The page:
The year 2011 – the year of hopes – is coming to its end and it is time to sum up the results. It is about six years of own game projects’ development and 11 years in the gaming industry. Next year means new goals! For sure, they will be more ambitious than those in 2007, when the idea of Deep Black project was only emerging.
What was it like?
In the far 1997, when I was 18, I first saw PlayStation console. I worked for a company that was doing semi-legal localisation of gaming software at those “wild” times in Russia. Working for the company was something beyond description – there were not more than 3 similar companies in whole Russia at that time. I was very interested in software development and it took me three months to do first “game” that would successfully run on a modded PS1 console. That game earned me 1000 USD, which was very decent pay at that time in Russia – taking into account that I did both programming and drawing.
Starting with 1999, I worked as a producer of western products in the Russian market. It was easier, than developing games myself. My core tasks were to find indie games developed on GNU and buy them to publish in Russia. Indie developers were surprised, that they could earn some money in Russia. Later there were Dreamcast, PlayStation 2, GameCube, Xbox and much more game systems. Semi-legal companies would become legal or disappear, owners of companies would change, but the localisation issue was still important. A DVD-format came to Russia.
It was in 2002 when I decided to set up my own company – Biart. A first version of the company’s logo was introduced and then changed in 5 years’ time. We were a young team and didn’t think about business-strategies – things were going well anyway. So we started experiments with design, internet services, opened three sound-recording studios and two authoring studios. And I hoped that one day we would have enough potential to develop own gaming project. So why didn’t we start developing our own game at that time? It was because we understood that we didn’t know the market well. Besides, we felt that everything had its time. You cannot force yourself.
In 2005, I met an indie developer with an interesting concept and as I also had similar ideas, I decided to make it a commercial project. So I made up my mind to go into the project and started searching for a script writer, team, and product placement partners etc. We had a small office and some money to finance the development. The development took us a year. We worked hard and devoted our souls and hearts to our work.
So in 2007 Diver: Deep Water Adventures appeared on PC platform. Deals were good at that time and we decided not to play with royalties and prefer a flat fee scheme. Publishers were more adequate then compared to the period after the economic crisis. Publishers were hungry for games.
But our German publisher cheated us and we did not get the last payment from them. It was a guy from Gost Publishing who sold rights to Frogster without paying to the U.S. No need to say that Frogster assured us that they had paid it all. Stephane Gonod – the guy from Gost Publishing – disappeared and half a year later announced himself bankrupt. It is funny that a year ago he set up a new company in cooperation with an ex-Frogster employee and when we accidentally met at a conference, his only words were “Shit happens”. God will judge him.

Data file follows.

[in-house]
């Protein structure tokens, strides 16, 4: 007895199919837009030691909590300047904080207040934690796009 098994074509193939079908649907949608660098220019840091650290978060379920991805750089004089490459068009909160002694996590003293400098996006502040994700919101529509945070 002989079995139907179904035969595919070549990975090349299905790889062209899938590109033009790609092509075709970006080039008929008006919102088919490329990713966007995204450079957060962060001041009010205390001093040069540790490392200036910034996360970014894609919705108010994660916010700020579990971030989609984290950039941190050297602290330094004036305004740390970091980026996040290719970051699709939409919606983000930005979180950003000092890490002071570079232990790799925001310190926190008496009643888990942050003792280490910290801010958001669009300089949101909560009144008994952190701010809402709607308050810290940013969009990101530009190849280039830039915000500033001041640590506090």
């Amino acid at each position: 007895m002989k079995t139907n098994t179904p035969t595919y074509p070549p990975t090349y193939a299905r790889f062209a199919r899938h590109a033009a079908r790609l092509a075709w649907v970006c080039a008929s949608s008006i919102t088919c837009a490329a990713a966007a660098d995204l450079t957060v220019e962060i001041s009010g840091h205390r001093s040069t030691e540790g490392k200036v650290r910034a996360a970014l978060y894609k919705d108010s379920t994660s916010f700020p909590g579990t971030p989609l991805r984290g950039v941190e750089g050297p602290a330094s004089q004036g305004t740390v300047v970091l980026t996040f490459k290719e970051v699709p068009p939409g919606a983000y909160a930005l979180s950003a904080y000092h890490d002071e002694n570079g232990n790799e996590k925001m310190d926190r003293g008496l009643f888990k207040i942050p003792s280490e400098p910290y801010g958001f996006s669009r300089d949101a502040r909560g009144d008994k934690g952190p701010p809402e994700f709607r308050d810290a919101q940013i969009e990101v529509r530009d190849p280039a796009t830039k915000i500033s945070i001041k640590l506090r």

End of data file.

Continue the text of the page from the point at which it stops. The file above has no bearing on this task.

So the project was released and there was a question – what’s next? I always strive to set new, more complicated goals, so development for PC was not so challenging for me anymore. Everybody was talking about game consoles and I realized that we should slow down with Diver 2 for a few years and devote ourselves to own multiple platform technology’s development. And accordingly, our new goal was now to create own engine for next-gen titles. I sent an inquiry to Microsoft and a miracle happened – we got a status of an official developer! Thank you guys, if not for you, we would most definitely remain one of those numerous PC-only developers from Russia. So I was one of the first who brought Xbox 360 devkit to Moscow. It was not easy at all to deal with the Russian customs, but once again, thank you to our account manager – Alistair, you are the best!
There was another challenging task – where do we get people and how do we get a team if nobody in Russia can program for consoles, optimise the code and – most crucial – artists do content of very low quality level. But as they say, believe and love what you do and you will find people who will believe in you and in your project. Another hint – feel and understand who you are going to employ, for someone without experience is able to learn and the other is only going to “eat” your budget. Speaking of numbers – it took us a year to experiment with staff and content. The real development itself started in late 2008 – 2009, when the team got skilled enough.
The project’s original title was U-Wars. Later we renamed it to Deep Black. Platforms – PC and Xbox 360. It is a third-person shooter with key moments being fought onshore and underwater. Special underwater mechanics, jet pack etc. The idea of the game appeared after I read various articles about special underwater operation forces. We started doing a game about these Special Forces but then I changed my mind and we did it in the sci-fi genre, abandoning the previous script.
[youtube width=”600″ height=”480″]http://www.youtube.com/watch?v=9FPSF8-d28Q[/youtube]
The period of active development of the game was 2010. At the same time, we went into agreements with publishers and started working on PlayStation 3 version of the game. It was not easy, but for sure it was a challenge for the team!
2011 is a year of the technology’s optimisation and content polishing. And now I am going to tell you about all drawbacks we had. I think this may be interesting.
We replaced our game designer three times. There are no experienced game designers in Russia, who know how to do shooters. In 2011, I took over and we spent the entire summer polishing and balancing the game.
We should have done feature cuts earlier. It hurt to cut when we had to do it later. Still even after the cut there were 10 hours of gameplay there. We also cut some game mechanics. Gradually you come to understand that it is better to do less but in decent quality.